(i)      God  will  allow His  people  (and therefore His image) to suffer  rather than allowing us to continue in this false relationship with Him.
(ii)          God will allow us to be disappointed in Him, if this will wake us  up to the  God  who He really is.

And so, ironically, as Israel plans  to  bring the ark of God  into battle for victory, so  God uses this event to  do at least three things:  

       (i)  bring defeat  upon His superficial, superstitious people  
     (ii)   allowing the Philistines  to  take  the ark  away and to teach them and Israel  a
             severe lesson 
     (iii)  and to  exercise His promised judgment on the house of Eli [4].

Has God suffered loss of image? Has his glory  been tarnished?  Well, yes at face value in the eyes of Israel,   and  also at this stage in the eyes of the Philistines who  now thought that  their god, Dagon (see Ch.  5)  had  beaten Yahweh,  the God of Israel in battle. But remember –  this is  only at face value!  In reality God was  judging Israel, by using the Philistines  to remove  the false shepherds of Israel.  With the death of Eli (who is 98 years old, and very heavy and very blind)  in v. 18 there will be a change of  spiritual leadership in Israel… but not without further challenges  in terms of the kingship of Saul – a further  attempt by Israel to substitute  an earthly king for God.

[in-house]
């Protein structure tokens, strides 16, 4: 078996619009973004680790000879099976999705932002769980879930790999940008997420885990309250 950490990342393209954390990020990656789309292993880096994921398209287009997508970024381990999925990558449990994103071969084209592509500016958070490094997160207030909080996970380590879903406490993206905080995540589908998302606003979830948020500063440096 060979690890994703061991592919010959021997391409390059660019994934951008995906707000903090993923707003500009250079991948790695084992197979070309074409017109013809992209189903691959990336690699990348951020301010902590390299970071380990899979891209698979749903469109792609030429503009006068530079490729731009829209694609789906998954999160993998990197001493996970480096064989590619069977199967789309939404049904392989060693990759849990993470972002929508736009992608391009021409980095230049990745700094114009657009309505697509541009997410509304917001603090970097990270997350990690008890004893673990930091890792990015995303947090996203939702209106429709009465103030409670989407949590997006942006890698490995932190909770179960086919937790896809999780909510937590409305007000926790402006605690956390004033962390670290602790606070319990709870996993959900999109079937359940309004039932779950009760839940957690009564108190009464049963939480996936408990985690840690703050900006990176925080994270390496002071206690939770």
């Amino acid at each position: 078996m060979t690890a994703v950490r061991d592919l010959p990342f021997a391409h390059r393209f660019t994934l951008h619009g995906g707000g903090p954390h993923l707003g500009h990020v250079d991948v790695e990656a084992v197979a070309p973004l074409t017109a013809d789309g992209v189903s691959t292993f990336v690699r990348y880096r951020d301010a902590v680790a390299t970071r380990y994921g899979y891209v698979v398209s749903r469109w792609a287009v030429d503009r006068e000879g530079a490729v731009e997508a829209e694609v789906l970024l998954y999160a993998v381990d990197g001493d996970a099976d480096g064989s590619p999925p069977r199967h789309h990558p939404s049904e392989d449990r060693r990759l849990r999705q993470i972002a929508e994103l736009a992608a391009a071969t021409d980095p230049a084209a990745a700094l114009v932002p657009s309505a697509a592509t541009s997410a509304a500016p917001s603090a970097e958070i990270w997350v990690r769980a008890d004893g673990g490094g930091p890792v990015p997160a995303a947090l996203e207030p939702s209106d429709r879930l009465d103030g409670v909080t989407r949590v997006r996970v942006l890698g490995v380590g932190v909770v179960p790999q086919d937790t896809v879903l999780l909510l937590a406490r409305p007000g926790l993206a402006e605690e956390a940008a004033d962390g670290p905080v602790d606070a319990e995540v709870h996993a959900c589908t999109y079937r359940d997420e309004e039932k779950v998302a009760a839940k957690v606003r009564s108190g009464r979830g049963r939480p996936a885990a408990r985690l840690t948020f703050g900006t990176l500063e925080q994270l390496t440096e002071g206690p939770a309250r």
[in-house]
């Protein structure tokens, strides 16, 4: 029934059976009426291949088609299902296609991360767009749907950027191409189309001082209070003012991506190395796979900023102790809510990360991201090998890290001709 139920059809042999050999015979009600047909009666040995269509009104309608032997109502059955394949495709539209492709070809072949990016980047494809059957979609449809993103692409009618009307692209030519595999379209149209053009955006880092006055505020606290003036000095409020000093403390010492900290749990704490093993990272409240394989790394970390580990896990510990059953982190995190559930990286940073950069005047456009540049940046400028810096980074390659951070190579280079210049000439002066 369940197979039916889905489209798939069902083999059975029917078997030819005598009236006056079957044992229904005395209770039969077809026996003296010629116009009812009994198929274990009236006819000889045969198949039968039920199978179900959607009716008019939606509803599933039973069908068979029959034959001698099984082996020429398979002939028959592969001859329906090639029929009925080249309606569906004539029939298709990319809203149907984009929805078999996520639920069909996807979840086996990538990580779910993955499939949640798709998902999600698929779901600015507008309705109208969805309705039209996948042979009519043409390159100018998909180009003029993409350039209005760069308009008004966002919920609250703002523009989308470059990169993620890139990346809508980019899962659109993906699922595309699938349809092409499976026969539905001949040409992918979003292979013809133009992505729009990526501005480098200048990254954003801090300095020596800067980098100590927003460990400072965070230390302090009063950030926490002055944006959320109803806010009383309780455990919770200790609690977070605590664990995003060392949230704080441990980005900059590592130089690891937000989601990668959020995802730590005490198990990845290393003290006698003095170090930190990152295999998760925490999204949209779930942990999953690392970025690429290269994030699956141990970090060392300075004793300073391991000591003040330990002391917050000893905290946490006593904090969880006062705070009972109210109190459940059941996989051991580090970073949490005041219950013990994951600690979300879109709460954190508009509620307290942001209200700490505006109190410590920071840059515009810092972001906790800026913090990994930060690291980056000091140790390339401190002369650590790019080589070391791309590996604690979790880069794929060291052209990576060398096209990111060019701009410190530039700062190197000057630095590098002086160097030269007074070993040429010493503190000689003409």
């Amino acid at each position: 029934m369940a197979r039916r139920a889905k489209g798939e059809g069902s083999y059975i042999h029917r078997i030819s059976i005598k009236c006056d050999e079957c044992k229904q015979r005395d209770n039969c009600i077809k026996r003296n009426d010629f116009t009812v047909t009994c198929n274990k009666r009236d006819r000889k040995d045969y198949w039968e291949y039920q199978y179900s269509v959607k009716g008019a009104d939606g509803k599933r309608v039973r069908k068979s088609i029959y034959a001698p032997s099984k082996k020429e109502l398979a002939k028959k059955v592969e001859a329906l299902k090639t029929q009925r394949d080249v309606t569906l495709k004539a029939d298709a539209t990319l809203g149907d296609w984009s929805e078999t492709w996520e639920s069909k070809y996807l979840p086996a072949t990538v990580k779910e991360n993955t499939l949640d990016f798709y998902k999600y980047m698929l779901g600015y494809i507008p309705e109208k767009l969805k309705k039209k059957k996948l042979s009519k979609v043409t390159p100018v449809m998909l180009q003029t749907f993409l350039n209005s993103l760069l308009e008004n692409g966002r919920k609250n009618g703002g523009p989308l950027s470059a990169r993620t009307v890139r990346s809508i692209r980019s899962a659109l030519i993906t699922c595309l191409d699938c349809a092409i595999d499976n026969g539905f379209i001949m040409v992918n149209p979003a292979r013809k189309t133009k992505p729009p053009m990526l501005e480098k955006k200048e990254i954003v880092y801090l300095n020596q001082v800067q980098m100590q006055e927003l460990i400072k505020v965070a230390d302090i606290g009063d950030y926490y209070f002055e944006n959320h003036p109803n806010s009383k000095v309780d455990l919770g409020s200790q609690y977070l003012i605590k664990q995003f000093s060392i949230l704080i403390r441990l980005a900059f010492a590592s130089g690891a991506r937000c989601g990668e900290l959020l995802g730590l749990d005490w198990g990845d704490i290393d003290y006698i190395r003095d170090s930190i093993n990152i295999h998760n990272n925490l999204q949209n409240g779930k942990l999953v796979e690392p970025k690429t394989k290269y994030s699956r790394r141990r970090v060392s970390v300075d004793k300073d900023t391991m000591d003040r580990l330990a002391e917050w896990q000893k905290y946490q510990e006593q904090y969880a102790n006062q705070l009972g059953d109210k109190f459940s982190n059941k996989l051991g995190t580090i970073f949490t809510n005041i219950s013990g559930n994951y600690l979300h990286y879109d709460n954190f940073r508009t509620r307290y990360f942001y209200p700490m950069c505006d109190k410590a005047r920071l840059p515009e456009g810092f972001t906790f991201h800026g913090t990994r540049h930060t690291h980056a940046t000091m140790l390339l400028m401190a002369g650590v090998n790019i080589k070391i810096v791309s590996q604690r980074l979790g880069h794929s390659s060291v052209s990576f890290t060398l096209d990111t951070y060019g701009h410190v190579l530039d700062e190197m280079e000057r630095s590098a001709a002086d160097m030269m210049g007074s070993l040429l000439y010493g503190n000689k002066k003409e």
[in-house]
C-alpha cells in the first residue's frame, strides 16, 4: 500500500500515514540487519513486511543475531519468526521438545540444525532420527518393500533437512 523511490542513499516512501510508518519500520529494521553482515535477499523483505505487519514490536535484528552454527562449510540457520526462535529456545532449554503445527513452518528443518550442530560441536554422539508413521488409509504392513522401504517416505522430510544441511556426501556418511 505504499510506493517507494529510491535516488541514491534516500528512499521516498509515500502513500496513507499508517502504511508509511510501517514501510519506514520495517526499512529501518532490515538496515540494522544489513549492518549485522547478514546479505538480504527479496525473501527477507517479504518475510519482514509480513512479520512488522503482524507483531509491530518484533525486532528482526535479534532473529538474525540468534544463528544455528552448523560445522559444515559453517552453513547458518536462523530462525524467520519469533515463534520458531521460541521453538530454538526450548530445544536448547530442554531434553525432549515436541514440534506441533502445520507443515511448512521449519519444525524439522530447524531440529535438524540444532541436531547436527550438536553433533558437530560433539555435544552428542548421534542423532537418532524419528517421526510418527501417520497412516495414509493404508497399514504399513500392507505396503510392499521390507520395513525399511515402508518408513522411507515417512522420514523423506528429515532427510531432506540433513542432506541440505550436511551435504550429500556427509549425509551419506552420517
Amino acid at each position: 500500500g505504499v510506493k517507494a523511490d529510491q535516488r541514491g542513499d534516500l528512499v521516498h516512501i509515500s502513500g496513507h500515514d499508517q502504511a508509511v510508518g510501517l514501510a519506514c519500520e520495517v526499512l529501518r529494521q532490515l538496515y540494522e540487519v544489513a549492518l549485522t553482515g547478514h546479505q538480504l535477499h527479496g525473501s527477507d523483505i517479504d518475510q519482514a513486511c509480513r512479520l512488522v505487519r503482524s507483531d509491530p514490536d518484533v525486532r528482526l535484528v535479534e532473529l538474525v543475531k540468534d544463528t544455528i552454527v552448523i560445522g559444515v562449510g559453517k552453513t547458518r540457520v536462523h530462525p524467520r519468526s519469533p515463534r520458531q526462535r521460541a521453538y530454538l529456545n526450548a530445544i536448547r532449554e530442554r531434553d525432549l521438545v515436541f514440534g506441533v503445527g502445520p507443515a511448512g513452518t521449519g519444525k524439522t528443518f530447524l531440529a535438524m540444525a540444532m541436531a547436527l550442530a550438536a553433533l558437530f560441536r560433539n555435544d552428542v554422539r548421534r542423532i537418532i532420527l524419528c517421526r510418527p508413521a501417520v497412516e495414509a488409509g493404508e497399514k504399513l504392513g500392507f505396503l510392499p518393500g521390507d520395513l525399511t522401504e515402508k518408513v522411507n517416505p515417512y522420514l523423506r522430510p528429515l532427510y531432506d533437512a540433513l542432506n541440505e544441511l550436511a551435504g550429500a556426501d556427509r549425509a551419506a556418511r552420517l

As we  have  said, this 'rabbit foot theology'  has disastrous  consequences for Israel. This time  30 000  of Israel’s men fell before the Philistines  (4:10) and   to  add insult to injury, the  ark of the Lord is captured by the Philistines, AND, in keeping with  divine prophecy in  1 Sam. 2:34  the  ungodly sons of Eli , Hophni and Phineas are  killed  in 4:11.  
FURTHERMORE the  tragedy  continues as  the wife of Phineas, upon hearing it all – the terrible defeat of the army, the capturing of the ark, the death of her husband and brother in law, and her father in law -  dies in her labour. The  child born to her  as she is dying  she chooses to call  “ Ichabod – the glory of God has departed from Israel” (vv 21-22).